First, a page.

Monument record 0632100000 - Taplow Hillfort


Remains of Bronze Age to Iron Age hillfort found during excavations at Taplow Court.

Protected Status/Designation

  • Planning Notification Area: Prehistoric hillfort, Saxon burial mound, site of Medieval parish church, 18th and 19th century park and gardens at Taplow Court


Type and Period (2)

  • HILLFORT (Late Bronze Age to Early Iron Age - 1000 BC to 401 BC)
  • MULTIVALLATE HILLFORT (Late Bronze Age to Early Iron Age - 1000 BC to 401 BC)


In advance of the construction of a new Chanting Hall, an archaeological evaluation was carried out in 1998 by Wessex Archaeology. North of the Victorian building, the evaluation found Mesolithic flint work, a late Bronze Age feature, and three large ditches (B4).
Oxford Archaeology were subsequently commissioned to undertake an area excavation in 1999. A ditch nearly 9m wide was revealed, running the full length of the site and tapering to an entrance at the northern end. The ditch had an eroded U-shaped profile with burnt flint, and charcoal tipped in from the western side. Finds included sherds of prehistoric pottery, Roman sherds and Saxon pottery and a double headed spiral pin in the upper fills. A series of burnt out tree holes which were at first thought to be part of the layout of the manorial garden, were later interpreted as the remains of a timber framework built on top of an earlier defensive ditch on top which has been deposited up to 1m of gravel. The new ditch has a v-shaped profile and was up to 2.6m wide. A part of a Late Bronze Age bi-partite bowl came from the lower fill. Analysis of silt within the ditch gave a date of 900 to 605 BC and indicates a period of disuse. A further parallel line of postholes flanking a palisade tench was found and behind this a futher line of postholes filled with dark occupation soil. Much of the upper soils have been removed during 20th centry building, but an area of better preservation was found to the west from. Finds from the dark soil included a late Bronze Age cylindrical loomweight, a saddle quern and much later Bronze Age and early Iron Age pottery. From an arc of postholes came a bronze bracelet of Ewart Park type dated to the 10th century. An interim interpretation pending the final report suggest three phases of hilltop enclosure; the first marked by a fence line and a palisade, the second by a V-profiled ditch and the last by a U-profiled timber laced rampart. The watching brief to the east of the main side located another large ditch 7m wide and 1.2m deep - posibly part of an enlargement of the defences. Earthwork previously noted by OS surveyors as part of a hillfort and then as lynchets seem to give further indication of the extent of the enclosure. The Victorian County History notes in connection with the demolition of nearby St Nicholas Church that 'it was discovered that the foundations passed over a ditch which, with its accompanying rampart, showed that the position had been fortified in early times the church being built at the east end while the mound occupied the centre of the enclosure' (B1).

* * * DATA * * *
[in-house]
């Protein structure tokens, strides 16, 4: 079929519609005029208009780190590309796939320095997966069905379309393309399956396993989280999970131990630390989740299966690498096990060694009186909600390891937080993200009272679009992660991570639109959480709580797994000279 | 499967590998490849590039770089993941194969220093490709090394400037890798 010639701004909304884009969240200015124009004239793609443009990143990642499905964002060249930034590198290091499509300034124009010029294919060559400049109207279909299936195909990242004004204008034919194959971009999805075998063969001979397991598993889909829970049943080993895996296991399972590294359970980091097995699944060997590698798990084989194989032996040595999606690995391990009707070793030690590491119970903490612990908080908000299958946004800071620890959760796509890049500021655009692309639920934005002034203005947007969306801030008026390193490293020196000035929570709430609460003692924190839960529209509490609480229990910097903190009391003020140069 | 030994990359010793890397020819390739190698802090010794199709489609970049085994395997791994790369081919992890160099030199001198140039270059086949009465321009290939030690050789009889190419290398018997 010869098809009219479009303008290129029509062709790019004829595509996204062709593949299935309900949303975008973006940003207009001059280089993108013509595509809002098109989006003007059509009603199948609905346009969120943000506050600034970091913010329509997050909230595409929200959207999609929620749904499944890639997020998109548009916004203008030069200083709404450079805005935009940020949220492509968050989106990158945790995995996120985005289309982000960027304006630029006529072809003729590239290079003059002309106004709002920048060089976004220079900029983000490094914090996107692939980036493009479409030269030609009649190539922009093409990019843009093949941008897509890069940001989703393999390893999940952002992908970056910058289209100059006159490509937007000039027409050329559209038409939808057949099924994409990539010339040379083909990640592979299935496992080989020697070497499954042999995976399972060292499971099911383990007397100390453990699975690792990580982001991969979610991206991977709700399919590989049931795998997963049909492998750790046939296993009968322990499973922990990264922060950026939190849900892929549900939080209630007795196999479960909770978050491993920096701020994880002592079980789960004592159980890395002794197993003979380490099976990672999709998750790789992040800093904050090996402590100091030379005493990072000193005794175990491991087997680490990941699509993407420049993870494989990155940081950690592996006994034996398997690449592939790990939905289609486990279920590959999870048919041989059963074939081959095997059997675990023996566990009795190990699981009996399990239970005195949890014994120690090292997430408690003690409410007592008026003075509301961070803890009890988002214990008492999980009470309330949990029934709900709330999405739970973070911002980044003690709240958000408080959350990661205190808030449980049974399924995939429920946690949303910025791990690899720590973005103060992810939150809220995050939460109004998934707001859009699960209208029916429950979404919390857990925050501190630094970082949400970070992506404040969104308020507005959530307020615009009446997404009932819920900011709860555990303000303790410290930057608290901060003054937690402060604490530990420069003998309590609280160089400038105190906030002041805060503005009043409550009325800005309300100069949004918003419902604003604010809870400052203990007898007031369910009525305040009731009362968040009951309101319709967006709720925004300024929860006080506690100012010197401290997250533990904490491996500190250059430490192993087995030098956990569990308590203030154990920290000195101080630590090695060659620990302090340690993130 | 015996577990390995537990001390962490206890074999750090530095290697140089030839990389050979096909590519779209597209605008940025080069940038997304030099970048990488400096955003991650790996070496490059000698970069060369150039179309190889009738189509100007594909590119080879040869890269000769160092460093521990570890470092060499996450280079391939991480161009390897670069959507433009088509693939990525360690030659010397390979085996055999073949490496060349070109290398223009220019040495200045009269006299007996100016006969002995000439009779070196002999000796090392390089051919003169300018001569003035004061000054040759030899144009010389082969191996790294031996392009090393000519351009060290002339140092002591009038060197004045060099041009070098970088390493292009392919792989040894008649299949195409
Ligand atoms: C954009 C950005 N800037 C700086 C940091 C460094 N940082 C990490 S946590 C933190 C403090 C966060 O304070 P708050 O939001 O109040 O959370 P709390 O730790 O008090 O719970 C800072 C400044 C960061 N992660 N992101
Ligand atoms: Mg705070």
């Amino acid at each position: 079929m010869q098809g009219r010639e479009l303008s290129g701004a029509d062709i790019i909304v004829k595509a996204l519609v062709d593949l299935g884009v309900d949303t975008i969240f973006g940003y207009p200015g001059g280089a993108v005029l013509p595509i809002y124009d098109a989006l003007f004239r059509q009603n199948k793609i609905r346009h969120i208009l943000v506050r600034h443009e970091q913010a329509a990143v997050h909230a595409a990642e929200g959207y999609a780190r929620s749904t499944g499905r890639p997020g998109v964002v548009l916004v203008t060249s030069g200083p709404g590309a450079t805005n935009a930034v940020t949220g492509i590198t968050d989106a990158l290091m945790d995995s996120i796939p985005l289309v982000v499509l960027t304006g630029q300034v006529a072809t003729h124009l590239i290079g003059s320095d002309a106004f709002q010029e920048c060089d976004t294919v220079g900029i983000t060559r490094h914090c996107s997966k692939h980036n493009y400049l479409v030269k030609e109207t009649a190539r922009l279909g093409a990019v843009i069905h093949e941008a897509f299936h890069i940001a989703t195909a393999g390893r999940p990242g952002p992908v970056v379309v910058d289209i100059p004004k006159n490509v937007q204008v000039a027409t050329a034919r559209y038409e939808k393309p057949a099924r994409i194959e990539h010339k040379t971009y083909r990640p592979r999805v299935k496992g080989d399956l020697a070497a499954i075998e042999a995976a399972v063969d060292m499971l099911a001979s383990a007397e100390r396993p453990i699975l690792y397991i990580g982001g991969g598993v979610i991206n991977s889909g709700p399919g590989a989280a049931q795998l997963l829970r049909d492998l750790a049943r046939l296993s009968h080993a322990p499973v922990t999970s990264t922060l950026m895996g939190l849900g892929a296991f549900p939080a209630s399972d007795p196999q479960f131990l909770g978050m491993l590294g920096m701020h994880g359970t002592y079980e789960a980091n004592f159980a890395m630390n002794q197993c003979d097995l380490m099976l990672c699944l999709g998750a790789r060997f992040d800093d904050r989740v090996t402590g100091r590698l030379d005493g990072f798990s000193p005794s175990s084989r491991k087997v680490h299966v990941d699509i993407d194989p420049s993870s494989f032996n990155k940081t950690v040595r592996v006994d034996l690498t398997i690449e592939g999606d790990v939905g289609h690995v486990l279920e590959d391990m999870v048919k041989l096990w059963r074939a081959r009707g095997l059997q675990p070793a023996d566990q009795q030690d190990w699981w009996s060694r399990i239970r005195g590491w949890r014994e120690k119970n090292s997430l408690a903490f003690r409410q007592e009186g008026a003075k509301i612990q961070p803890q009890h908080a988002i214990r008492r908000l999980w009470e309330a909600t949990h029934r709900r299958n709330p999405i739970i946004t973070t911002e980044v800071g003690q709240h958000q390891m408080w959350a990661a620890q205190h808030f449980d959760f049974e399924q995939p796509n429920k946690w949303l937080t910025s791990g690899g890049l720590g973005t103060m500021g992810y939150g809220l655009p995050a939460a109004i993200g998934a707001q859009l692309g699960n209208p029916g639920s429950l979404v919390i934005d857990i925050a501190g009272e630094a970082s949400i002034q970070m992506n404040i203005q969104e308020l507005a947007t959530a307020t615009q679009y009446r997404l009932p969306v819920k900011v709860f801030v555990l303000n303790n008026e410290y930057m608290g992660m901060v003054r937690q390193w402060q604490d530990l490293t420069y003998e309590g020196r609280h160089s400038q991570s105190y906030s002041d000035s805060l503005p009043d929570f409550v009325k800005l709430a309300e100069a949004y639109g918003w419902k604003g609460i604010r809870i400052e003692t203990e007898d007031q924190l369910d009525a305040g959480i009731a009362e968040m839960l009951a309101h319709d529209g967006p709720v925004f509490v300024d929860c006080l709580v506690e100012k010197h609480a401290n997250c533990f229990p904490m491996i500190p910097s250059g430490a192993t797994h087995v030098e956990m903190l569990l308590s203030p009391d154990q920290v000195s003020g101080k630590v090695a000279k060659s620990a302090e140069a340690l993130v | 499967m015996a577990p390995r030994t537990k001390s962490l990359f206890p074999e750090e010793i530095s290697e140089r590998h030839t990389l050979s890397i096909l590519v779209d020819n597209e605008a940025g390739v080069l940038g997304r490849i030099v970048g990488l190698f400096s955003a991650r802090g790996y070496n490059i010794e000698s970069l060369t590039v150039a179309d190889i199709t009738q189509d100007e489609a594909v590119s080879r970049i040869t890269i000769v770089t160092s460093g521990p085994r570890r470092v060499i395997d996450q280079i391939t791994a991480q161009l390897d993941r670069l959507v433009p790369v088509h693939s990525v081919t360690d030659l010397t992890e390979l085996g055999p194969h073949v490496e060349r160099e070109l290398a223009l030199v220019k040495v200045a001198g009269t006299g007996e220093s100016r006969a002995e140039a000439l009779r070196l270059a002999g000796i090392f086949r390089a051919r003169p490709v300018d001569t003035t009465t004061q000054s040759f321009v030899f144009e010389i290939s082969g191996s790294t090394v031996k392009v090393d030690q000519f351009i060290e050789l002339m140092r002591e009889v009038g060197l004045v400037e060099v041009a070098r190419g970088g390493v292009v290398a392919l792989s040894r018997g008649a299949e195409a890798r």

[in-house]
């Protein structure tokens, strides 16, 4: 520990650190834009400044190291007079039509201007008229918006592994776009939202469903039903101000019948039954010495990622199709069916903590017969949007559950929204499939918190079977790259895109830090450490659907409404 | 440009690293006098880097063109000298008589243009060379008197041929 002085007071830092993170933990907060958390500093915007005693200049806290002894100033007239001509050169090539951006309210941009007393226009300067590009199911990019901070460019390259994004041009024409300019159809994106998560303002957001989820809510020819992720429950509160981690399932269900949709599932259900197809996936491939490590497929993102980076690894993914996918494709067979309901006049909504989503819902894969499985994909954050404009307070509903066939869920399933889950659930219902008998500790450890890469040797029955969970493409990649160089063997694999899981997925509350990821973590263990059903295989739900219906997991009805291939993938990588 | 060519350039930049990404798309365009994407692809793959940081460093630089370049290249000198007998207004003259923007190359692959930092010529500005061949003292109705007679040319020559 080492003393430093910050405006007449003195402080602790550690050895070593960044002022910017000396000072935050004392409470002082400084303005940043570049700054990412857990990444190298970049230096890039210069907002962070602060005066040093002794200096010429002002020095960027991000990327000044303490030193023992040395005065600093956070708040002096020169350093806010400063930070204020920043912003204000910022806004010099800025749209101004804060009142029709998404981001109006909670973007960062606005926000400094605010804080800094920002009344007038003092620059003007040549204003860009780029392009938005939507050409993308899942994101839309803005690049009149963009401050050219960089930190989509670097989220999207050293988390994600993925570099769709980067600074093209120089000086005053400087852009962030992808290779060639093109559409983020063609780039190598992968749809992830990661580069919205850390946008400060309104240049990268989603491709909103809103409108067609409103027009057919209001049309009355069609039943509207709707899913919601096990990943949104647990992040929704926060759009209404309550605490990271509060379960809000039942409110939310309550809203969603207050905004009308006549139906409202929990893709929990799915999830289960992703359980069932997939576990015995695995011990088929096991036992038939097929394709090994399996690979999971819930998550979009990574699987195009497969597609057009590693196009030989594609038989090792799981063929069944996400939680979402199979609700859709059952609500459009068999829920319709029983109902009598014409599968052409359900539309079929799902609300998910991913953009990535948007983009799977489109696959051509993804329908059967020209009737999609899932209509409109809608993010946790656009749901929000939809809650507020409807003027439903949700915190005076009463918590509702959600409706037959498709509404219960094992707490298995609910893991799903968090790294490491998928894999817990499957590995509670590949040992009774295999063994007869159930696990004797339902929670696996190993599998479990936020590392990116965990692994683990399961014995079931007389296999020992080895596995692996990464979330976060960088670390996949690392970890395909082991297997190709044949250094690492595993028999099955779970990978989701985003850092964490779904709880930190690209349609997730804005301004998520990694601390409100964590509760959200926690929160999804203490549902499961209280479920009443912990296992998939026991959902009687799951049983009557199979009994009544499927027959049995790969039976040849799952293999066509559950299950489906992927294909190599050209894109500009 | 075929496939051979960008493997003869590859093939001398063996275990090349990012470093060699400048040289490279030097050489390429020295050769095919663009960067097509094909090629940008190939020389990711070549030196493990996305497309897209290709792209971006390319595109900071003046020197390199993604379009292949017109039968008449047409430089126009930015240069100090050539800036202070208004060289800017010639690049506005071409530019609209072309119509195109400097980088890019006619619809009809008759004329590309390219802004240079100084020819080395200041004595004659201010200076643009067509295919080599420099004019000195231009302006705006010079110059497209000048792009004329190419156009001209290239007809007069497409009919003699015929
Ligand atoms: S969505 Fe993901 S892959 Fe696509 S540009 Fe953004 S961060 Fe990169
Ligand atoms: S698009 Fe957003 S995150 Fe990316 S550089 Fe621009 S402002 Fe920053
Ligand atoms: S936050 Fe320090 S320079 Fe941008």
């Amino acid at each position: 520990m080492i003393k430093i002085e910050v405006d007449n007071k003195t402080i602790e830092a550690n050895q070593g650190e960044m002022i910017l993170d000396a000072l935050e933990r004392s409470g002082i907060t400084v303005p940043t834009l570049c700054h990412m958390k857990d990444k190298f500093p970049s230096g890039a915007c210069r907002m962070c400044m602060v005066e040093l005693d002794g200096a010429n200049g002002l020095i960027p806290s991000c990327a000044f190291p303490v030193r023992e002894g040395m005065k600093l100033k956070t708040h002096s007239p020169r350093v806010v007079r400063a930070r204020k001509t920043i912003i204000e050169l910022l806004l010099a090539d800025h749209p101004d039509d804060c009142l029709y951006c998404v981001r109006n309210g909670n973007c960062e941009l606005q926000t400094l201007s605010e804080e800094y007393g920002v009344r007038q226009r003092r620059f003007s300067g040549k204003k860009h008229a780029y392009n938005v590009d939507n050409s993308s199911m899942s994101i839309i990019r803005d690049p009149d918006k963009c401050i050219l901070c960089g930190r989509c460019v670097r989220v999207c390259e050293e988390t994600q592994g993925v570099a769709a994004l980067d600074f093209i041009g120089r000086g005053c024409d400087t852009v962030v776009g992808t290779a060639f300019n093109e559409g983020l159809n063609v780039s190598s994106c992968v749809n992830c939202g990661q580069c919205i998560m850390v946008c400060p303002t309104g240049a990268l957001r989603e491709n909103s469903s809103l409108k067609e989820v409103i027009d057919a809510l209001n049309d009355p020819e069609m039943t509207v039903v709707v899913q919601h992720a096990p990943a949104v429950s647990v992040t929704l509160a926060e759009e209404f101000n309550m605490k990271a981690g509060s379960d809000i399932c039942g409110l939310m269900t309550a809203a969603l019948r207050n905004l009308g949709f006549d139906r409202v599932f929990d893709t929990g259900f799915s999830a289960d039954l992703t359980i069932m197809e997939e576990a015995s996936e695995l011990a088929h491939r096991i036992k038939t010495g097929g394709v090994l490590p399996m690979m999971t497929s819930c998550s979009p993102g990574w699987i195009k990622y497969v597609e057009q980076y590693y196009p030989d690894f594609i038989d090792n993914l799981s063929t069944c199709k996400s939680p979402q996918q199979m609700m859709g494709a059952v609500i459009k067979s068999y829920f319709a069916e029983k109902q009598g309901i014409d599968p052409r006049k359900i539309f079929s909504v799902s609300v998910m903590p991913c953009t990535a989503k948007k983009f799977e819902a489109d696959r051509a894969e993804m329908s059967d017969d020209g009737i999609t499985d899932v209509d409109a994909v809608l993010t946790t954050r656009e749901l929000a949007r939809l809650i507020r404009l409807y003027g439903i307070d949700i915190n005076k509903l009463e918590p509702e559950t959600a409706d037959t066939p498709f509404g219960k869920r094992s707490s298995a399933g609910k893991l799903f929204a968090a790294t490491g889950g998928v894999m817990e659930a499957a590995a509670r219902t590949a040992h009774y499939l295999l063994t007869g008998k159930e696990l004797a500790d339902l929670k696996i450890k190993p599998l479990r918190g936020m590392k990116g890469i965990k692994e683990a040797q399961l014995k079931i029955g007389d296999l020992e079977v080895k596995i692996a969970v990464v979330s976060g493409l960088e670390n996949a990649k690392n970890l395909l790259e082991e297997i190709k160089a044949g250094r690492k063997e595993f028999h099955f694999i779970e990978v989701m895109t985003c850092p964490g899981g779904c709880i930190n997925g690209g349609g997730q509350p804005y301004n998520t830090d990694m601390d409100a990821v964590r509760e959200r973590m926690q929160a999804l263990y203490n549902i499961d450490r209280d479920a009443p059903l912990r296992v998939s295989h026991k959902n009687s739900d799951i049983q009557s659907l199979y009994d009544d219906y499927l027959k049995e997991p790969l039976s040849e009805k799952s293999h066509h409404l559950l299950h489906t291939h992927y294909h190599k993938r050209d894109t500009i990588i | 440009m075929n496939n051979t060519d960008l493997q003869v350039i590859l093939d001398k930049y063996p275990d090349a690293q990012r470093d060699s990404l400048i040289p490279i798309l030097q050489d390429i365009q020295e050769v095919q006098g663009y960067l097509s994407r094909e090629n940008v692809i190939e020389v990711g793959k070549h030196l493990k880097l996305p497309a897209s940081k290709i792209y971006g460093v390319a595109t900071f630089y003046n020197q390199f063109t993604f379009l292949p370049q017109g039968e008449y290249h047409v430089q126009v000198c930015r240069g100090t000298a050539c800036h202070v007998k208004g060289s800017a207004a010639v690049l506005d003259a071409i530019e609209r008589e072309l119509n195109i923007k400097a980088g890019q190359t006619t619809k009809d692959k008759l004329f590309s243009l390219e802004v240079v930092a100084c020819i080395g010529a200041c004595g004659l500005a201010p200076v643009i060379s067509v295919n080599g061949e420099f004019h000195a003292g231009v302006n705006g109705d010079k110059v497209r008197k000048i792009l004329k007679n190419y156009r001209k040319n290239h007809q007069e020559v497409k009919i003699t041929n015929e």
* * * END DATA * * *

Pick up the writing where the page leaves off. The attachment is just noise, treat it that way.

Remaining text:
Oxford Archaeology carried out further trial trenching in April 2005 in order to inform decisions about the location of a proposed accomodation block in the second phase of development. The northernmost trench found further evidence for the hillfort in the form of a large Late Bronze Age defensive ditch and pit, both of which had been cut by a shallow ditch in the early or middle Saxon period. A possible Saxon tree-throw hole was also recorded. Finds included Bronze Age to Saxo-Norman pottery, flint, stone, animal bone and charred plant remains. See report for detail (B2).
In the Late Bronze Age, a hilltop enclosure or hillfort, was constructed on the site. Evidence for this hillfort, probably first established in the 11th century cal BC, consisted of a complex sequence of palisades, a ditch and dump rampart, as well as activity within the hillfort, extending into the 9th century cal BC.